Title: Kimi ni Todoke: From Me to You/Reaching You
Author: Shiina Karuho
Artist: Shiina Karuho
Genre: Drama, Romance, Comedy, Shoujo, School Life, Slice of Life
Summary: Sawako Kuronuma is the perfect heroine…for a horror movie. With her jet-black hair, sinister smile and silent demeanor, she’s often mistaken for the haunting movie character Sadako. But behind her scary facade is a very misunderstood teenager. Too shy to fit in, all she wants to do is make some friends. But when the most popular boy in class befriends her, she’s sure to make more than just that—she’s about to make some enemies too!
One word to describe Kimi ni Todoke is refreshing.
I started following Kimi ni Todoke a few months before it entered the spotlight; and now it has now spawned it’s own anime and j-drama adaptation. Having followed Sawako’s journey until the present has led me to feel somewhat at the borderline. However, that is another story and I will simply try to focus on Vol 1 where this manga tastes like a delicious cold drink on a hot-summer’s day.
Kimi ni Todoke more or less relies on the cliched events that occur in shoujo manga; there can only be that much that can happen in one’s school life. The key to the story lies in the way it is told/worked. Sawako is a very unconventional heroine; she’s quiet, hardworking, passive and doesn’t have a lot of (any) friends. She is, in fact, the perfect side-kick instead of heroine – her character is more likely to be saved by the main heroine in a story. Then we have Mr. Popular&Goodlookin’ – Kazehaya, who I am determine to call the perfect male side-character rather than the Hero.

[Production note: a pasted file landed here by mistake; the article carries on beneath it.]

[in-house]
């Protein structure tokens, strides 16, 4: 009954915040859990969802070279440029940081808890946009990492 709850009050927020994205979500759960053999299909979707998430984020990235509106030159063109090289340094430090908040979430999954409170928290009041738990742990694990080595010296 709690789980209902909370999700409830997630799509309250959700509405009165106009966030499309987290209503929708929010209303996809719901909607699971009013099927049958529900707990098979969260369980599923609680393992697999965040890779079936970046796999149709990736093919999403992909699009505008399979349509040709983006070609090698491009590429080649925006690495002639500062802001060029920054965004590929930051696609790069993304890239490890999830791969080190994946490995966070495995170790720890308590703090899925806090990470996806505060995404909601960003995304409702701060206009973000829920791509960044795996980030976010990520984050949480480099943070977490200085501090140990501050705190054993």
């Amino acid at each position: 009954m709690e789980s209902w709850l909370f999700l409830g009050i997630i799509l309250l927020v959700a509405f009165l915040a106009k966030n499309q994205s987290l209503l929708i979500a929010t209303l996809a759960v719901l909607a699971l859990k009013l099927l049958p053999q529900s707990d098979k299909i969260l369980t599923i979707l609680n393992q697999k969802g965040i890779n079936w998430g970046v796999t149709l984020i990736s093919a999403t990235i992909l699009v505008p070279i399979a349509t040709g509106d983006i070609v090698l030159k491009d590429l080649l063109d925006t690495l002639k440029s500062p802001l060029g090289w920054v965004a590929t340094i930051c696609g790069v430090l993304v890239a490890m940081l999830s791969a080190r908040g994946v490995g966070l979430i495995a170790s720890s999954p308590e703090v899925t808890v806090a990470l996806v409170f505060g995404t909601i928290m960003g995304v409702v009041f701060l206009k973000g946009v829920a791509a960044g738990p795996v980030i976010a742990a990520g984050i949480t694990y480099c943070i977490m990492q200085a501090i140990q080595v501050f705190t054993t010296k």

Why? Mainly because nice guys are usually pushed aside by a more fiesty/thick/lion-heart/tsundere sort of character. That’s how I find Kimi ni Todoke refreshing; we have new types of characters playing the leads. Characterisation is the strongest aspect – Shiina Karuho uses less popular character types which draws us in because it is rare in mainstream manga.
I think what makes Kimi ni Todoke so popular is the fact that Sawako is learning life’s lessons and that it’s not all about the romance. It’s stirring further away from the shoujo trend we’ve been reading, where we find the protagonists falling in love through coincidental events purposely created to get the characters together rather than more ‘meaningful’ motives. Kimi ni Todoke takes us back to basics – making friends, dealing with losers, the simple things, and that’s what I love about it. Romance? Yes, that’s the focal point, but the fresh-ness lies in the mangaka’s wish to offer deeper motives than just doki-doki moments.
Sawako is portrayed quite beautifully whenever she’s in serious situation but she’s more often in chibi-form. It reminds me of The Wallflower where the heroine is also always in chibi-form – and they have the same hairstyle! Karuho-sensei really knows which scenes to put emphasis – scenes with Sawako and Kazehaya alone, it’s so innocent like a flower bud!
I like Kimi ni Todoke for deviating away from the popular shoujo comedy trend, creating very convincing characters and moments. Of course, Sawako’s The Ring thing isn’t exactly convincing at all but what the heck. Here I will conclude.
Overall rating & any comments: 4.0/5